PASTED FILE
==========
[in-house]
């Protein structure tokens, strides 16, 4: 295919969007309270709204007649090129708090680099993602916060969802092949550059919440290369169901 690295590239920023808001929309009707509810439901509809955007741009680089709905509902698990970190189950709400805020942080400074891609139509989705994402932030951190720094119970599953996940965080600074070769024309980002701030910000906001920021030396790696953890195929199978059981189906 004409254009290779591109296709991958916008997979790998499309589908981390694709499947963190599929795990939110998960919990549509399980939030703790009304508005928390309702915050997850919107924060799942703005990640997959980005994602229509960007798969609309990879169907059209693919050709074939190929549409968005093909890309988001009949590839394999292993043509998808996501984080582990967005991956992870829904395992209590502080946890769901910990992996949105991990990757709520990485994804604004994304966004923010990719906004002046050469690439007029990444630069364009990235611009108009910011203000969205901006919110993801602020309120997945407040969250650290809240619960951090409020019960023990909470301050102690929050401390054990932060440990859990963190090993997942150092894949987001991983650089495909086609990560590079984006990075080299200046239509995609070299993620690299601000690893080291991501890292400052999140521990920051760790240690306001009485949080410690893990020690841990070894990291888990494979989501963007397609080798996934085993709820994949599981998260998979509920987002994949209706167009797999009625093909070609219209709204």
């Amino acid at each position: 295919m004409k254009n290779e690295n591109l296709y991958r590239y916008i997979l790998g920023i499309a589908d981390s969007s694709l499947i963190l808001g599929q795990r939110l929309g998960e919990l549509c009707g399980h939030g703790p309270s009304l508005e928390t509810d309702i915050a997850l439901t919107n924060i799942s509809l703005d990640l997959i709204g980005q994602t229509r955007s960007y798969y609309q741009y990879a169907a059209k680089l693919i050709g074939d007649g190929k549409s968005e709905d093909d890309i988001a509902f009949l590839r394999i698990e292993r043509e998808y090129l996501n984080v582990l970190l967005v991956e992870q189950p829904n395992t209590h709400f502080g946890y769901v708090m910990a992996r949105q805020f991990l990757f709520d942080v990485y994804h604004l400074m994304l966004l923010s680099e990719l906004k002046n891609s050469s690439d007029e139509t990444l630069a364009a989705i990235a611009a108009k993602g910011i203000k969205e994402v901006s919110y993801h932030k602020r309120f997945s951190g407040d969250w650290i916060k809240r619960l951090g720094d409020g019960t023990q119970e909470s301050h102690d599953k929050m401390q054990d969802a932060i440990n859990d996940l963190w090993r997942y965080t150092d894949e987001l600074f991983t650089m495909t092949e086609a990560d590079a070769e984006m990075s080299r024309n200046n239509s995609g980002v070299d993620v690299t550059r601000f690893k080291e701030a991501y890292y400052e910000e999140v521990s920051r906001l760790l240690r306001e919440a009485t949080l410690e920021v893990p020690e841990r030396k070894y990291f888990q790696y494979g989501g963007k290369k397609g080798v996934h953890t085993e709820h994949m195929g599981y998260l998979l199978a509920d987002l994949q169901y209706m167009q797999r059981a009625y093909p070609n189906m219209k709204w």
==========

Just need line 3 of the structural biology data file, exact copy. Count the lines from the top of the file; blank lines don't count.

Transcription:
């Amino acid at each position: 295919m004409k254009n290779e690295n591109l296709y991958r590239y916008i997979l790998g920023i499309a589908d981390s969007s694709l499947i963190l808001g599929q795990r939110l929309g998960e919990l549509c009707g399980h939030g703790p309270s009304l508005e928390t509810d309702i915050a997850l439901t919107n924060i799942s509809l703005d990640l997959i709204g980005q994602t229509r955007s960007y798969y609309q741009y990879a169907a059209k680089l693919i050709g074939d007649g190929k549409s968005e709905d093909d890309i988001a509902f009949l590839r394999i698990e292993r043509e998808y090129l996501n984080v582990l970190l967005v991956e992870q189950p829904n395992t209590h709400f502080g946890y769901v708090m910990a992996r949105q805020f991990l990757f709520d942080v990485y994804h604004l400074m994304l966004l923010s680099e990719l906004k002046n891609s050469s690439d007029e139509t990444l630069a364009a989705i990235a611009a108009k993602g910011i203000k969205e994402v901006s919110y993801h932030k602020r309120f997945s951190g407040d969250w650290i916060k809240r619960l951090g720094d409020g019960t023990q119970e909470s301050h102690d599953k929050m401390q054990d969802a932060i440990n859990d996940l963190w090993r997942y965080t150092d894949e987001l600074f991983t650089m495909t092949e086609a990560d590079a070769e984006m990075s080299r024309n200046n239509s995609g980002v070299d993620v690299t550059r601000f690893k080291e701030a991501y890292y400052e910000e999140v521990s920051r906001l760790l240690r306001e919440a009485t949080l410690e920021v893990p020690e841990r030396k070894y990291f888990q790696y494979g989501g963007k290369k397609g080798v996934h953890t085993e709820h994949m195929g599981y998260l998979l199978a509920d987002l994949q169901y209706m167009q797999r059981a009625y093909p070609n189906m219209k709204w």